I Think We're Alone Now Tiffany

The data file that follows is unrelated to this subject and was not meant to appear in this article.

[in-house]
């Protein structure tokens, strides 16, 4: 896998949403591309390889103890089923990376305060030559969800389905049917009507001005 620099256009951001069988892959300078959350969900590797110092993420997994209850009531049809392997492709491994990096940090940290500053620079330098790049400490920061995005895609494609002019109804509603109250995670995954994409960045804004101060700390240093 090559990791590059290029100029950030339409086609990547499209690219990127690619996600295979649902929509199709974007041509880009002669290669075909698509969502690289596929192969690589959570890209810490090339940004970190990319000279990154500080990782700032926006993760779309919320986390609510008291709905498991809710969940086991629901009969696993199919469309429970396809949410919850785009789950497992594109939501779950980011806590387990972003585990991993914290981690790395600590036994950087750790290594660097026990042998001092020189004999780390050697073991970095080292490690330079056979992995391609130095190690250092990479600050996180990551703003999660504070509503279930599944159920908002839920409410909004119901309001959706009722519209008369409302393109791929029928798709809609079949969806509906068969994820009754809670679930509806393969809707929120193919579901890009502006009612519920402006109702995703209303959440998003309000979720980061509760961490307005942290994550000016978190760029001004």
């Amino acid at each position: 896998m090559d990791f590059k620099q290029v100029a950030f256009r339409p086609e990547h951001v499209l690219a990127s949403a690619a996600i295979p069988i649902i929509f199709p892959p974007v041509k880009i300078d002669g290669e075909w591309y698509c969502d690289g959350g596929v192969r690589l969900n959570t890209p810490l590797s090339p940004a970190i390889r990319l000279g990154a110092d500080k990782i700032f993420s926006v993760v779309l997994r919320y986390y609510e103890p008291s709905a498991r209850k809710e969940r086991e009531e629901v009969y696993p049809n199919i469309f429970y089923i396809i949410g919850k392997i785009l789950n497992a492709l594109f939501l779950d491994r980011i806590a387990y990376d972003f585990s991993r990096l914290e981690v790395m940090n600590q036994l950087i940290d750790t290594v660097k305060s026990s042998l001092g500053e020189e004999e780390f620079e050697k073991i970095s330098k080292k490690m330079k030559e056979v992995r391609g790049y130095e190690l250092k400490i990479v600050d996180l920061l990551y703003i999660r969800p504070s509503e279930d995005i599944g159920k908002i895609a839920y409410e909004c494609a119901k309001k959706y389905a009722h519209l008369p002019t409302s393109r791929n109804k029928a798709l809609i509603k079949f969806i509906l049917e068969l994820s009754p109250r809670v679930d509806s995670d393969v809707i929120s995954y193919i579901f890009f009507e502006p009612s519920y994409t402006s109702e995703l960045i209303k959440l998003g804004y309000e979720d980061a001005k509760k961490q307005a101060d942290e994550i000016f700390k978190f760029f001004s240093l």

American pop singer Tiffany had a number of hit songs during the 1980s, including “I Think We’re Alone Now” and “Could’ve Been.” Although Tiffany’s success was rewarded by fame and platinum records, she has since become another footnote in the transient world of pop music. One aspect of Tiffany’s musical career that has been reliable is a small but devoted fan base that has supported her throughout the years. Two such devotees are Jeff Turner and Kelly McCormick, neither of whom is a typical pop music fan.  Sean Donnelly’s film I Think We’re Alone Now (2007) documents both Turner and McCormick’s obsession with Tiffany, and in doing so, sheds light into the most extreme aspects of American celebrity fan culture. Jeff Turner, who suffers from Asperger’s Syndrome, is a man in his 50s. Turner serves as an elder statesman of celebrity stalkers; he has been engaged in a pointless, multi-decade pursuit of Tiffany’s affection. Early in his efforts, Jeff Turner seemed destined to follow in the path of Robert John Bardo, who before murdering actress Rebecca Schaeffer in 1989, was actively stalking Tiffany. In one famous incident during the late 80s, Turner showed up at Tiffany’s emancipated minor hearing with a gift of a samurai sword and five white chrysanthemums. Turner, however, has never acted out in a violent fashion towards his pop music heroine. Instead, Turner uses his government disability checks to attend to concerts and fan conventions in order to catch a glimpse or snap a photo of his fantasy paramour. In the documentary, Turner gleefully shows off stacks of photos featuring Tiffany and him taken at conventions. Instead of simply viewing the photos as incidental mementos, Turner imbues these photos with hidden meanings and analyzes them for signs of Tiffany’s love for him. He is also shown poring over news articles and restraining orders that clearly reveal him to be a classic stalker but he simply views such documents as evidence of Tiffany’s reciprocation of his love. It eventually becomes apparent that Asperger’s syndrome is not Turner’s only problem, and that Tiffany is not the exclusive object of his love. Kelly McCormick has a different set of problems. McCormick was born as a hermaphrodite, and was raised as a girl by her mother and a boy by his father. McCormick’s life was transformed by a serious bicycle accident. Upon waking awaking from a lengthy coma, one of the first sounds McCormick heard were the Top 40 pop magic of a Tiffany song. This moment initiated a Quixotic quest to meet and build a relationship with the pop star. McCormick’s story represents such a knot of intense, complicated issues that coming up with a frame of reference is a pointless task.  Like Turner, Kelly McCormick is obsessed, which is evidenced by the Tiffany images that paper the walls of his barren apartment, and his eerily longing proclamations of his need to united with the pop singer. McCormick’s obsession, however, exists in an entirely different space than Turner’s, and the film digs deep into the back story. I Think We’re Alone Now has a straight forward style without the grandstanding or moralizing that seems to be a part of many current documentaries. The narrative unfolds by slowly revealing key details, which provides a never-ending flow of surprises. Arguably, the only shaky moments in the film occur when Turner and McCormick are put in touch with each other, and the two meet up in Las Vegas, Nevada for a Tiffany concert. The likelihood of such a meeting occurring without the aid of the filmmakers seems slim, which lends an air of reality television to these scenes. Thankfully, the resulting moments between Turner and McCormick are so genuinely uncomfortable (e.g., the possibility of “love connection”) that they atone for what at first comes across as a forced setup. In sum, I Think We’re Alone Now provides a fascinating window into a nebulous zone where fan fever uncomfortably hovers between harmless obsession and dangerous lunacy.